Imagine that you have just received a positive response to your application for your dream job abroad and are invited for an interview. Your goal of course is to make a good impression and while you realize that your interview will take place in a cross-cultural surrounding, you may ask yourself one or more of the following questions:
• “How do I generally prepare for an interview and how does this one differ?”
• “How do I prepare for an intercultural interview in particular?”
• “Which cultures will be represented at the interview?”
• “How are they different or similar to my own?”
• “To what extent should I pay particular attention to the other cultures?”
As a potential job candidate being nervous during an interview is normal and a feeling, which is probably the same across all cultures. You can find some general advice on how to beat your interview nerves in our blog post called “10 tips to ace interviews” from a couple of weeks ago.
In this blog post, we’d like to share some tips with you which can help you in exactly these cross-cultural situations you could find yourself in.
With the world getting more and more culturally interwoven, cross-cultural awareness is an essential skill, regardless of whether you are working in a cross-cultural team in your home country, working overseas or dealing with a global customer. It is important that you learn about the culture of the country you are doing business with in order to avoid cultural mistakes and moreover to show respect.
There is no need for you to beat yourself up and try to learn everything about every culture there is. You cannot know everything about other cultures and your interviewer will know that. But you can come prepared for the interview, be open minded and interested in the culture of your counterpart. Your respectful attitude will for sure be recognized and your curiosity appreciated.
You can try to learn a bit about your interviewer’s cultural background but don’t exaggerate. Take a reasonable and targeted approach. Figure out which culture you will be confronted with and start getting to know it step by step.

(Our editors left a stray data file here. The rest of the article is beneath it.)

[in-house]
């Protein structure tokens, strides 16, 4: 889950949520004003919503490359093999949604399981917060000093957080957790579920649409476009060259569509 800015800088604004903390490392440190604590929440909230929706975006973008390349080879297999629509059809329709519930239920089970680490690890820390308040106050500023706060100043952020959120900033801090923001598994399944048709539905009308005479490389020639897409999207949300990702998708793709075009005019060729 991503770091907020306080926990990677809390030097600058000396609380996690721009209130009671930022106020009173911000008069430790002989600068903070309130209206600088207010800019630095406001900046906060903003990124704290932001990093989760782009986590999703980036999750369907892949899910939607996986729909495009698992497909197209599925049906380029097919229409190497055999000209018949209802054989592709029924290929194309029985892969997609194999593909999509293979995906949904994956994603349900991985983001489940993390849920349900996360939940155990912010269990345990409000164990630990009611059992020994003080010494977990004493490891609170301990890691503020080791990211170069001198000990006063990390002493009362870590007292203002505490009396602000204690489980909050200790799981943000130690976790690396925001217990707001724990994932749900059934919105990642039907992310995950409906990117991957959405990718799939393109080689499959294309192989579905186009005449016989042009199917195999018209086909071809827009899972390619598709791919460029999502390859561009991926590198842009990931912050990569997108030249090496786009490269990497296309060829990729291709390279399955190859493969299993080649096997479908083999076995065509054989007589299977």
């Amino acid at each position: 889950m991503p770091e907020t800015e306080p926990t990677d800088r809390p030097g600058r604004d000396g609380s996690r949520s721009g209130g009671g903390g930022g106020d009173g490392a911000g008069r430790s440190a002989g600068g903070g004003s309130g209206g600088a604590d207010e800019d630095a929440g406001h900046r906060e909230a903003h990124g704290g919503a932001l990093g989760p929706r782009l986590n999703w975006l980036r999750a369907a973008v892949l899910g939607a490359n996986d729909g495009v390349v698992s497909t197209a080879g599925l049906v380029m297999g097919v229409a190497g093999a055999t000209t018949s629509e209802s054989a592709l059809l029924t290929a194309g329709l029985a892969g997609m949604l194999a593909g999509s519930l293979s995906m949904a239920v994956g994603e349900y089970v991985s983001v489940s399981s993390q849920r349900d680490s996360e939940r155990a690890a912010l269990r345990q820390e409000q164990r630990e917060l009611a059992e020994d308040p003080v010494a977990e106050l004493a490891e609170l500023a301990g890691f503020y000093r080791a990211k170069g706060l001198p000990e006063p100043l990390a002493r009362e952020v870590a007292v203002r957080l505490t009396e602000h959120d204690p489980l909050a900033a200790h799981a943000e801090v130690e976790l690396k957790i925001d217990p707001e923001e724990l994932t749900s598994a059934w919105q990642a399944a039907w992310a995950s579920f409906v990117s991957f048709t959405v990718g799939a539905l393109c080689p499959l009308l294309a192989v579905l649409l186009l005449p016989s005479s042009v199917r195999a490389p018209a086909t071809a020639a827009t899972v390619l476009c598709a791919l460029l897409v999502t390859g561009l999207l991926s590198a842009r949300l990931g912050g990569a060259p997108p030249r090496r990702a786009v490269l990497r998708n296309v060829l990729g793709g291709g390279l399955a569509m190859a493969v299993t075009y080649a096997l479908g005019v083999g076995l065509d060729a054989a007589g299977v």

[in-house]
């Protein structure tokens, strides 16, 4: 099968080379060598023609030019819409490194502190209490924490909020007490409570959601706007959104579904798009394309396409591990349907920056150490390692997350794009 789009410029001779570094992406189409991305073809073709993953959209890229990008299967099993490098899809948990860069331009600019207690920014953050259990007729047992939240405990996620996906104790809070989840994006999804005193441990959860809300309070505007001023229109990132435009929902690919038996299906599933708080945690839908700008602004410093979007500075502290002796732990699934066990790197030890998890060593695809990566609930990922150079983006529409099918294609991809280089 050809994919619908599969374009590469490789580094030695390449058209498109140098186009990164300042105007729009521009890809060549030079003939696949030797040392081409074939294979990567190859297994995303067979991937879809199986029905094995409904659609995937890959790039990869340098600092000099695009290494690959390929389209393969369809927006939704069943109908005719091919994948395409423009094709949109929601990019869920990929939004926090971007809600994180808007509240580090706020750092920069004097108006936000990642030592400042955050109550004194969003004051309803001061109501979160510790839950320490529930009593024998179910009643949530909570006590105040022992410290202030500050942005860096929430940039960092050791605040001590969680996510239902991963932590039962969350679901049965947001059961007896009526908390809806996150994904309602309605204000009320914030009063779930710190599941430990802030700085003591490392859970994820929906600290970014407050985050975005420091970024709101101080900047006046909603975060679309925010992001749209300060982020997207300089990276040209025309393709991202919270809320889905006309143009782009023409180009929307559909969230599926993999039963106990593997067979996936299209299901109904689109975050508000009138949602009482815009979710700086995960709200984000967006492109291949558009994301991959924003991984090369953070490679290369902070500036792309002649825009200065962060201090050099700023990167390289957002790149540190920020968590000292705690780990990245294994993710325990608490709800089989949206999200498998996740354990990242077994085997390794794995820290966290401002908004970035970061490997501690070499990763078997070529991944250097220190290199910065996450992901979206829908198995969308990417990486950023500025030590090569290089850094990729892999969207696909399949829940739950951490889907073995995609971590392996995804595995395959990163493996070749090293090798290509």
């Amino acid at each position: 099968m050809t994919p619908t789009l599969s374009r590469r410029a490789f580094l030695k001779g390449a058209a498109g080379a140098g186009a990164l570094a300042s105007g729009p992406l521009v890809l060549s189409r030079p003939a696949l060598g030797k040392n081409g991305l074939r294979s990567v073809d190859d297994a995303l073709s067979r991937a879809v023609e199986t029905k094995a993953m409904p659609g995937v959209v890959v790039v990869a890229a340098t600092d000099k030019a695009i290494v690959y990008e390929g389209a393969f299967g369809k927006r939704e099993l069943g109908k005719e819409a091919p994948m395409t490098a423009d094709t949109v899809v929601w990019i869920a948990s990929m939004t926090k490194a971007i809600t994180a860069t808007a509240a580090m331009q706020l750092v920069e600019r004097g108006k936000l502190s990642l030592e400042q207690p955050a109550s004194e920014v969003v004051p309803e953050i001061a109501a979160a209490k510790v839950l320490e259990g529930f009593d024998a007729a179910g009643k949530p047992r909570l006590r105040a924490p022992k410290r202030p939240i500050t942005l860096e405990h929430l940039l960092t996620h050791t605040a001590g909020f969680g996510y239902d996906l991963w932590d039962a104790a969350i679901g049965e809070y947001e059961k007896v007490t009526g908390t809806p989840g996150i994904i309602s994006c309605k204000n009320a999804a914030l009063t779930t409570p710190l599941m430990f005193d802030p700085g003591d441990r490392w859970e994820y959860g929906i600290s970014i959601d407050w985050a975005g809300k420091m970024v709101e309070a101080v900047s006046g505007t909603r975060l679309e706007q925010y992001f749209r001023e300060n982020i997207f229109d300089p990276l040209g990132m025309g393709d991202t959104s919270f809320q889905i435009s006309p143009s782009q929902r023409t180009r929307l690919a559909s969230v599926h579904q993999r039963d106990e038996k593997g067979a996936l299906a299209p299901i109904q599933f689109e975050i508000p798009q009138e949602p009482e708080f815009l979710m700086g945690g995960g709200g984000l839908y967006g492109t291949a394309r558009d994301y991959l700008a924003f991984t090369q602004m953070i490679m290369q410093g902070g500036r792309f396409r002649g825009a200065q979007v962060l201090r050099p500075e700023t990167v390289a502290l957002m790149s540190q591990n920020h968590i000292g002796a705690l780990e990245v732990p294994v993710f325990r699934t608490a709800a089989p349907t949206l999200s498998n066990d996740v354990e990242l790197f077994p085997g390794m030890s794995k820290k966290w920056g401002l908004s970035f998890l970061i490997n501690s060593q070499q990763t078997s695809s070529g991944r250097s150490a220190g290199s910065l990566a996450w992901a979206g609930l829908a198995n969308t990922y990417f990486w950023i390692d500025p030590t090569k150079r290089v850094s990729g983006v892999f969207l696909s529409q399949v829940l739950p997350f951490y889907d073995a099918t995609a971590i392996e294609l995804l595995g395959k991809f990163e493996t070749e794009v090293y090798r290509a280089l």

The best way to get started is by considering the following questions and topics that matter when it comes to cultural differences:
• What values does this culture embrace? How do those values compare with those of your own culture?
• How do people make decisions, interact in relationships and display emotions?
• How does this culture treat time, schedules and punctuality?
• What are the social rules and boundaries regarding gender?
• How does this culture display and respect power? Which authority figures are revered?
• How do individuals relate to their employers?
• How do people in this culture communicate? How direct are they in what they say and mean?
Further topics to consider are:
People from different cultures abstain from eating and drinking certain foods due to religious and cultural reasons. Also manners and expectations can differ at the table.
Body Language and Gestures
In every culture certain gestures are considered to be mean or even totally taboo. A good rule of thumb is to avoid gestures until you are sure that they are suitable. Watch how locals use body language and follow their lead.
Clothing and Color
Some cultures pay careful attention to clothing and color. Certain colors are reserved for a specific purpose; this also applies to some colors of clothing that can be considered offensive in certain countries when used inappropriately.
Personal space is the distance that you keep between yourself and another person. It varies widely between cultures. Therefore, it is very important to understand the personal space requirements of a different culture in order for you not to be perceived as rude (by standing too far away) or pushy (by standing too close). Personal space also includes touching – find out how people greet each other, whether it is with e.g. a handshake, kisses, a hug or a simple hand gesture without touching the other person.
In summary, we recommend you to research the key differences that exist between the culture of your counterpart’s culture and your own, memorize them, be open-minded and show general interest in the cultural differences. Your interviewer will notice your efforts and appreciate that you took the time to learn about his/her culture.
To read even more about this topic, check out The Oxford Handbook of Oral History and the Seven Dimensions of Culture. (© 2015 Oxfor University Press, veröffentlicht im September 2012 and © 2015 provenmodels b.v.)